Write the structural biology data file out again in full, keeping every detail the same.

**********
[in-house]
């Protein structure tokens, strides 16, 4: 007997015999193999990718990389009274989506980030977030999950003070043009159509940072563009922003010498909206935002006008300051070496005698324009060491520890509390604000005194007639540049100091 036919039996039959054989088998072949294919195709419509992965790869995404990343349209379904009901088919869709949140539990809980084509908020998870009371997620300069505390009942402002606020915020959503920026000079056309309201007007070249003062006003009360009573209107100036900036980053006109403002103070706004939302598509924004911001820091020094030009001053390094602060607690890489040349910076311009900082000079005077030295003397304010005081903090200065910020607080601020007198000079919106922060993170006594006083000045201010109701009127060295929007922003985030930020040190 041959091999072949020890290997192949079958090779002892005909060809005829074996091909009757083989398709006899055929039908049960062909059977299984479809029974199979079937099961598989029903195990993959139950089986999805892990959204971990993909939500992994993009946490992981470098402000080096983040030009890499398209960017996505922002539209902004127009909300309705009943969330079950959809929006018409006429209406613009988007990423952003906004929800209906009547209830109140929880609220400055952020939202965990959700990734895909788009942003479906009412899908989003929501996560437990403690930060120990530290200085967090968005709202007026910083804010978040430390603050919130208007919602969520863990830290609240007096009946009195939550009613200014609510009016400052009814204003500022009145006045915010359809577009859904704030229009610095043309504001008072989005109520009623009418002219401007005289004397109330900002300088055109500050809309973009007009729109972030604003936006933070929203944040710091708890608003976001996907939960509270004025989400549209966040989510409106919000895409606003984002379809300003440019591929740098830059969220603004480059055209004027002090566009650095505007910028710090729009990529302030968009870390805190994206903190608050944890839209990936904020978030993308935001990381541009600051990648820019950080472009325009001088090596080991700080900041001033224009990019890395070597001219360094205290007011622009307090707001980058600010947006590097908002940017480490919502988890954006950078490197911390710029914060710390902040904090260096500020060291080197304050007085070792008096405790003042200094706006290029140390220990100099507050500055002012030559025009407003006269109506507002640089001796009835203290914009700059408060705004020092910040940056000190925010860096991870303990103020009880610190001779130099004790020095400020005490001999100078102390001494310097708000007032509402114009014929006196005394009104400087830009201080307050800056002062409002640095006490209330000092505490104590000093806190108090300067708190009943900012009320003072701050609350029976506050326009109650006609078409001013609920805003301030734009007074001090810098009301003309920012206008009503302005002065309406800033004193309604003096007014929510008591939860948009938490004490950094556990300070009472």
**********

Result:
[in-house]
């Protein structure tokens, strides 16, 4: 007997015999193999990718990389009274989506980030977030999950003070043009159509940072563009922003010498909206935002006008300051070496005698324009060491520890509390604000005194007639540049100091 036919039996039959054989088998072949294919195709419509992965790869995404990343349209379904009901088919869709949140539990809980084509908020998870009371997620300069505390009942402002606020915020959503920026000079056309309201007007070249003062006003009360009573209107100036900036980053006109403002103070706004939302598509924004911001820091020094030009001053390094602060607690890489040349910076311009900082000079005077030295003397304010005081903090200065910020607080601020007198000079919106922060993170006594006083000045201010109701009127060295929007922003985030930020040190 041959091999072949020890290997192949079958090779002892005909060809005829074996091909009757083989398709006899055929039908049960062909059977299984479809029974199979079937099961598989029903195990993959139950089986999805892990959204971990993909939500992994993009946490992981470098402000080096983040030009890499398209960017996505922002539209902004127009909300309705009943969330079950959809929006018409006429209406613009988007990423952003906004929800209906009547209830109140929880609220400055952020939202965990959700990734895909788009942003479906009412899908989003929501996560437990403690930060120990530290200085967090968005709202007026910083804010978040430390603050919130208007919602969520863990830290609240007096009946009195939550009613200014609510009016400052009814204003500022009145006045915010359809577009859904704030229009610095043309504001008072989005109520009623009418002219401007005289004397109330900002300088055109500050809309973009007009729109972030604003936006933070929203944040710091708890608003976001996907939960509270004025989400549209966040989510409106919000895409606003984002379809300003440019591929740098830059969220603004480059055209004027002090566009650095505007910028710090729009990529302030968009870390805190994206903190608050944890839209990936904020978030993308935001990381541009600051990648820019950080472009325009001088090596080991700080900041001033224009990019890395070597001219360094205290007011622009307090707001980058600010947006590097908002940017480490919502988890954006950078490197911390710029914060710390902040904090260096500020060291080197304050007085070792008096405790003042200094706006290029140390220990100099507050500055002012030559025009407003006269109506507002640089001796009835203290914009700059408060705004020092910040940056000190925010860096991870303990103020009880610190001779130099004790020095400020005490001999100078102390001494310097708000007032509402114009014929006196005394009104400087830009201080307050800056002062409002640095006490209330000092505490104590000093806190108090300067708190009943900012009320003072701050609350029976506050326009109650006609078409001013609920805003301030734009007074001090810098009301003309920012206008009503302005002065309406800033004193309604003096007014929510008591939860948009938490004490950094556990300070009472």